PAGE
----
Marc Lane is an attorney, financial adviser and the author of Profitable Socially Responsible Investing? An Institutional Investor's Guide, published by Euromoney Institutional Investor PLC, and Representing Corporate Officers, Directors, Managers and Trustees, published by Aspen Publishers.

Peterborough's problem was daunting: Sixty percent of prisoners serving short-term sentences historically had gone on to re-offend within a year after their release. But policymakers were confident that a solution was within their reach. They attracted private investment to pay experienced social service agencies to provide intensive, multidisciplinary support to short-term prisoners, preparing them to re-enter society and succeed outside the penal system. - See more at: http://www.chicagobusiness.com/article/20131007/OPINION/131009850/a-new-kind-of-futures-contract-for-illinois#sthash.ThgxeiFt.dpuf

The world's first social impact bond, or SIB, was introduced in 2010 to fund innovative social programs that realistically might reduce recidivism by ex-offenders in Peterborough, England, and, with it, the public costs of housing and feeding repeat offenders. Prudently building on the strengths of that initiative, Illinois Gov. Pat Quinn is rolling out SIBs to help solve some of the state's most vexing social problems.

A SIB isn't a traditional bond where investors are guaranteed a fixed return but a contract among a government agency that agrees to pay for improved social outcomes, a private financing intermediary and private investors. SIBs shift the risk of experimenting with promising but untested intervention strategies from government to private capital markets, with public funds expended only after targeted social benefits have been achieved.

Peterborough's problem was daunting: Sixty percent of prisoners serving short-term sentences historically had gone on to re-offend within a year after their release. But policymakers were confident that a solution was within their reach. They attracted private investment to pay experienced social service agencies to provide intensive, multidisciplinary support to short-term prisoners, preparing them to re-enter society and succeed outside the penal system.

The government decided which goals would be supported, but exactly how those goals would be achieved was left to the private sector. It was the investors, through a bond-issuing organization, who ultimately endorsed the allocation of investment proceeds — how much would be invested in job training, drug rehabilitation and other interventions.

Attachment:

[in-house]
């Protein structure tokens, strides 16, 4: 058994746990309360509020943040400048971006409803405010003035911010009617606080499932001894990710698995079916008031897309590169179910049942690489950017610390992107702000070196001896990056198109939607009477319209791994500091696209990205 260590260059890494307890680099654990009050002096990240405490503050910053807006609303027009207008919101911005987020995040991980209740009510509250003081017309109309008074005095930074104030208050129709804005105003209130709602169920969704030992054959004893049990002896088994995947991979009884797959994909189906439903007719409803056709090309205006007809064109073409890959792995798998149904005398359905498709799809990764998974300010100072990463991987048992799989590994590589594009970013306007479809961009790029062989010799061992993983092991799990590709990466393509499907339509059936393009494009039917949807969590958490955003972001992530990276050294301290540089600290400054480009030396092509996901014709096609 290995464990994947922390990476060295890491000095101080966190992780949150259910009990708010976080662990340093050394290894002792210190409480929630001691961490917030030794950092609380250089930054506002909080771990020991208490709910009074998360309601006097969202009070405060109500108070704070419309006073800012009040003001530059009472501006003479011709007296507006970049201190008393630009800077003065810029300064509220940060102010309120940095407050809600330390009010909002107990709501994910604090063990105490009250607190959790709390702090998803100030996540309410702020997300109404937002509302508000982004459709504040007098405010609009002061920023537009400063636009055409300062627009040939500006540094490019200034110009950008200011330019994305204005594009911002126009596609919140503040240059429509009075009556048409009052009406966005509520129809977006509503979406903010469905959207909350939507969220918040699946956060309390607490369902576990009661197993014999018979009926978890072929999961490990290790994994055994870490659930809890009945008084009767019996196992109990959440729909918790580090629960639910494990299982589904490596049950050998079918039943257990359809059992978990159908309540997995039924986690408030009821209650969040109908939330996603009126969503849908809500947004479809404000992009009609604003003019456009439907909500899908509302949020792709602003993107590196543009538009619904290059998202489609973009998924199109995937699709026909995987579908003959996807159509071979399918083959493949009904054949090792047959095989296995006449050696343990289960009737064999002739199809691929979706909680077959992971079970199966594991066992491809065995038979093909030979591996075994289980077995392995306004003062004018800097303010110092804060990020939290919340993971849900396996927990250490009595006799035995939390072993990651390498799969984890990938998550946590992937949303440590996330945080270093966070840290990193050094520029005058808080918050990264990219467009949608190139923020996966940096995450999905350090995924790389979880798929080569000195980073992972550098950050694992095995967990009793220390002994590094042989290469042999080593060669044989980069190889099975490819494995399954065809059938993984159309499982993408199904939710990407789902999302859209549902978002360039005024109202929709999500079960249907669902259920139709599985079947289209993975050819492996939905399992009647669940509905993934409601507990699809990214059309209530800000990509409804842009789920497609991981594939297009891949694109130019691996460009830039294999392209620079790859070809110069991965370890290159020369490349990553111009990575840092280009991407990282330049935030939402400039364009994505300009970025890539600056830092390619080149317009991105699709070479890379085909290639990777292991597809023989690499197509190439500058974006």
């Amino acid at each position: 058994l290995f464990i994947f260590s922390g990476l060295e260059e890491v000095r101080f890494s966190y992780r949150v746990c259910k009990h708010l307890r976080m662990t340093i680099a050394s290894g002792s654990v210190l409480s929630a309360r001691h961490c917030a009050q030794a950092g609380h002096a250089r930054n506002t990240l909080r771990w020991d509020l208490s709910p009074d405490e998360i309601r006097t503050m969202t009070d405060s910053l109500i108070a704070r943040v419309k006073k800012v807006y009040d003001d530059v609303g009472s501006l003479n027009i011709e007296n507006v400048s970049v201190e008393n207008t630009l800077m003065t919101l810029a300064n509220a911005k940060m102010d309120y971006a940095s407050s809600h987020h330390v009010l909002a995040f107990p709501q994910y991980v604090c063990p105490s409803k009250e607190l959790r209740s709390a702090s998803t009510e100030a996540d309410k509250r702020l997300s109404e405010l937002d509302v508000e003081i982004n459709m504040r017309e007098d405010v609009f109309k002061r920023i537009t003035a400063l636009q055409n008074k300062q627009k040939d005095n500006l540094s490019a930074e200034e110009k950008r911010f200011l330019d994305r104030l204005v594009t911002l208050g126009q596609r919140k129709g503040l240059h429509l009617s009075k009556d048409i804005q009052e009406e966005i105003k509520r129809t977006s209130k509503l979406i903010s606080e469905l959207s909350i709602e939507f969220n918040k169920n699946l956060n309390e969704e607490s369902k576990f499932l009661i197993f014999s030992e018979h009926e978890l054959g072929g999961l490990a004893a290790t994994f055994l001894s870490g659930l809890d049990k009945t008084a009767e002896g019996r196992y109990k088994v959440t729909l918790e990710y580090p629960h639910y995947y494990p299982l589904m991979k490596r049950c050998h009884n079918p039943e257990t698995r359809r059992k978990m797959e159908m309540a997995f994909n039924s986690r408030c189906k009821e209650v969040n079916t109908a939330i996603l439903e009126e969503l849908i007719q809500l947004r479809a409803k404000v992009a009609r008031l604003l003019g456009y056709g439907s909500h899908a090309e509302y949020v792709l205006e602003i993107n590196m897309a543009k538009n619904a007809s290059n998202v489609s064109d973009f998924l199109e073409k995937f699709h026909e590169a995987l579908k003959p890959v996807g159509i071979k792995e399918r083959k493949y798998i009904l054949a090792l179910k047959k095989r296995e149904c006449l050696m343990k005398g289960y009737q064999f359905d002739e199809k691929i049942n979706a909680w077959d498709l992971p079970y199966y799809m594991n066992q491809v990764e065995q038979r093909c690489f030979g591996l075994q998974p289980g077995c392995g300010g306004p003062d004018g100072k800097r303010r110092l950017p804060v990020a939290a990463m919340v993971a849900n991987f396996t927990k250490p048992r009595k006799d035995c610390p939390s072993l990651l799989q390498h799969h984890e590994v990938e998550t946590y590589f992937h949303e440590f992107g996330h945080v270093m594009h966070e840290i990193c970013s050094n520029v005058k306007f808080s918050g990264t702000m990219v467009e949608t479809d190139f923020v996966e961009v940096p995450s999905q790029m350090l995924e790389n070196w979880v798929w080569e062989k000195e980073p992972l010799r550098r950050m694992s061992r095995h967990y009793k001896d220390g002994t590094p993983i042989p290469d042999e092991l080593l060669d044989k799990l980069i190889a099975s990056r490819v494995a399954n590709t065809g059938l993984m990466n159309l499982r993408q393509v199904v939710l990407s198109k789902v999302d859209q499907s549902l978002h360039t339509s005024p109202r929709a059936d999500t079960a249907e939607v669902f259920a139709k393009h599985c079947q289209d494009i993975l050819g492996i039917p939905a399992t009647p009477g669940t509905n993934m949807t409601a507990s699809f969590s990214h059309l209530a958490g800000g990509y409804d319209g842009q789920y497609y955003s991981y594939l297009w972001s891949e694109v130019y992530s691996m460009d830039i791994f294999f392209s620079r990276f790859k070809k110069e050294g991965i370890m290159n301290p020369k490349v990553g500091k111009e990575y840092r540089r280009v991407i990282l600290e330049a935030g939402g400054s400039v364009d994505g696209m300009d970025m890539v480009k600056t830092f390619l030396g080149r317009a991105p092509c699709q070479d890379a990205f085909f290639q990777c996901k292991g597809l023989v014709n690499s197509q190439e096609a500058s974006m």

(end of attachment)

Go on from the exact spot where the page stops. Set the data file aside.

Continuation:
If the Peterborough plan eventually shrinks recidivism rates by 7.5 percent or more, the government will repay the investors' capital and share the taxpayers' savings with them, delivering up to a 13 percent return. If the target isn't hit, the investment will have failed and the government will owe the investors nothing.

Illinois' SIB effort was spearheaded by the state's Task Force on Social Innovation, Entrepreneurship and Enterprise — the governor's think tank on social issues, which I am privileged to chair — with support from Harvard University's John F. Kennedy School of Government, the Rockefeller Foundation and the Aurora-based Dunham Fund. A request for information issued by the Office of Management and Budget on May 13 yielded responses from service providers eager not only to reduce recidivism here but also to create jobs, revitalize communities, improve public health outcomes, curb youth violence, cut high school dropout rates and alleviate poverty.

Now the governor has issued a request for proposals intended to spur better outcomes for Illinois' most at-risk youth — by increasing placement stability and reducing re-arrests for youth in the state's Department of Children and Family Services, and by improving educational achievement and living-wage employment opportunities justice-involved youth most likely to re-offend upon returning to their communities.

Kudos to Mr. Quinn for bringing SIBs to Illinois. May they soon start delivering on their promise.

- See more at: http://www.chicagobusiness.com/article/20131007/OPINION/131009850/a-new-kind-of-futures-contract-for-illinois#sthash.ThgxeiFt.dpuf
The world's first social impact bond, or SIB, was introduced in 2010 to fund innovative social programs that realistically might reduce recidivism by ex-offenders in Peterborough, England, and, with it, the public costs of housing and feeding repeat offenders. Prudently building on the strengths of that initiative, Illinois Gov. Pat Quinn is rolling out SIBs to help solve some of the state's most vexing social problems. - See more at: http://www.chicagobusiness.com/article/20131007/OPINION/131009850/a-new-kind-of-futures-contract-for-illinois#sthash.ThgxeiFt.dpu